Displaced woman and children in Kibati camp, Eastern Democratic Republic of Congo. Credit: Oxfam

Blog: The growing crisis in Africa's Great Lakes region

More people are displaced in the Democratic Republic of Congo (DRC) right now than at any time over the past three years, and tens of thousands more people have fled to neighboring countries. Oxfam’s Policy Advisor in DRC, Samuel Dixon, explains the current crisis and what the international community can do to help ease the suffering: 

Kibati, en las afueras de Goma, República Democrática del Congo. Foto: Oxfam

Blog: La crisis aumenta en la Región de los Grandes Lagos africana

En estos momentos hay más personas desplazadas en la República Democrática del Congo (RDC) que en los últimos tres años, y hay decenas de miles de personas que han dejado sus hogares y puesto rumbo a los países vecinos. El responsable de incidencia política de Oxfam en la República Democrática del Congo, Samuel Dixon, nos explica la crítica situación actual y qué puede hacer la comunidad internacional para mitigar el sufrimiento de las personas afectadas. 

Thousands of people are now seeking refuge in Kibati camp, Goma, DRC. Photo: Marie Cacace/Oxfam

Blog: Fatou’s story: Searching for safety in the DRC

A surge in violence in eastern DR Congo has forced tens of thousands of people to flee. Many, like Fatou, have arrived in the Kibati camp on the edge of Goma.

In late June, Fatou, her husband and three children escaped their terrorised town of Kalengera and hid in the bush, taking with them only the clothes on their backs.

Blog: DRC: Promoting hygiene behind the (prison) walls

I’ve often had to document Oxfam’s hygiene promotion activities in communities, schools, markets and other public places. But never a prison. Until now.

Awareness raising exercise, in case of an attack by LRA men, held by members of the local protection committee and womens association in Bangadi village, DRC

Blog: Living in the shadow of the LRA

In the village of Bangadi, in Congo's north-eastern Orientale province, you don't have to look hard to see the impact that the vicious rebel group, the Lord's Resistance Army, the LRA, has had on the community.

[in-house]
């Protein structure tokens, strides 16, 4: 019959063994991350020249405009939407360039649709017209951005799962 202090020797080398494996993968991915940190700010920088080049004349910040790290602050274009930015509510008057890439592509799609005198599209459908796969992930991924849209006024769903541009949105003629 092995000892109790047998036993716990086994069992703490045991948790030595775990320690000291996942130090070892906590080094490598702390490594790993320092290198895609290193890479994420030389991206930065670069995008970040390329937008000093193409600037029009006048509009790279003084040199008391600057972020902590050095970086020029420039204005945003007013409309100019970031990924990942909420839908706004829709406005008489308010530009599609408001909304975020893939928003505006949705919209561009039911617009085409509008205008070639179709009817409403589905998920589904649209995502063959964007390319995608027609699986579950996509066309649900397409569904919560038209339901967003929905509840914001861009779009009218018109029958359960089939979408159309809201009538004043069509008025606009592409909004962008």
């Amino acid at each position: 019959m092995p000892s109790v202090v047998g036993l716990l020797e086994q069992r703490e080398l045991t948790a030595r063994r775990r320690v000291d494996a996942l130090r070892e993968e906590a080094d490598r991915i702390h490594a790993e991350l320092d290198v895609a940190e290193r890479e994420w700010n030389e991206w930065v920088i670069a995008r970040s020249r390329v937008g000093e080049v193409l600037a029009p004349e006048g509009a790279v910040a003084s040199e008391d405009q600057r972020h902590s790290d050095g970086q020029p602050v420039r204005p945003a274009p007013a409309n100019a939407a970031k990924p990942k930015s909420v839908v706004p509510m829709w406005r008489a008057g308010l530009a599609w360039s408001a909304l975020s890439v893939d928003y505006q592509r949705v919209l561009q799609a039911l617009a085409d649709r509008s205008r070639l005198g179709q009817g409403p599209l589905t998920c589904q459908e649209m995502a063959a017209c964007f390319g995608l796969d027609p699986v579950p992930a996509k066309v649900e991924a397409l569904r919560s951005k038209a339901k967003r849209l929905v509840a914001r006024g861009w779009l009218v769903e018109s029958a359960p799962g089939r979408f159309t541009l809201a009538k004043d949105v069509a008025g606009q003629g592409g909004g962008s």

The village, close to the border with Sudan, where the LRA is also active, is surrounded by forest and hard to protect. 

Photo: Oxfam protection officer Jeremie Kaomba speaking at a workshop.

Blog: DRC: Trying to build security where fear prevails

Eastern Congo is supposed to be at peace. But life for civilians in Mweso health zone, Masisi territory, North Kivu, is anything but peaceful.

Although a peace agreement was signed three years ago, ongoing instability, violence, a worsening humanitarian situation and festering ethnic tensions continue to make life precarious for civilians.

Marie-Paul Kimakosa, 18, with her two sons Emmanuel Mbolina and Mado. Photo: Simon Rawles/Oxfam

Blog: Protecting civilians must be at the heart of counter-LRA intervention

President Obama’s decision earlier this month to deploy approximately 100 US troops to central Africa in support of regional efforts to defeat the Lord’s Resistance Army (LRA) has attracted both praise and criticism. As one of the only international NGOs providing humanitarian aid in LRA-affected areas of the Democratic Republic of the Congo (DRC), Oxfam’s primary concern is that any efforts to address the LRA learn from the mistakes of

Blog: DRC: A Christmas of fear in the heart of Africa

Marcel Stoessel visited the Democratic Republic of the Congo, where people terrorized by the Lord’s Resistance Army live in fear.

Blog: Killing in the Congo: What can a person can do to get her love back?

Last month I was in Ruzizi plain, in South Kivu, in one of the villages where thousands of displaced people are trying to survive far from their houses, their farms and for many of them, far from the only place they will ever call home.

Blog: DR Congo: These children are at school, but they get no education

Oxfam press officer Rebecca Wynn reflects on one of Congo’s hidden tragedies – the wasted potential of people trapped by relentless conflict.

The children I am meeting here in Kibati are at school, but they get no education. The school is where they sleep. It’s their home. Ever since they fled from the violence in their villages, it’s where they have slept, with leaves as their mattresses and their bodies snuggled close.


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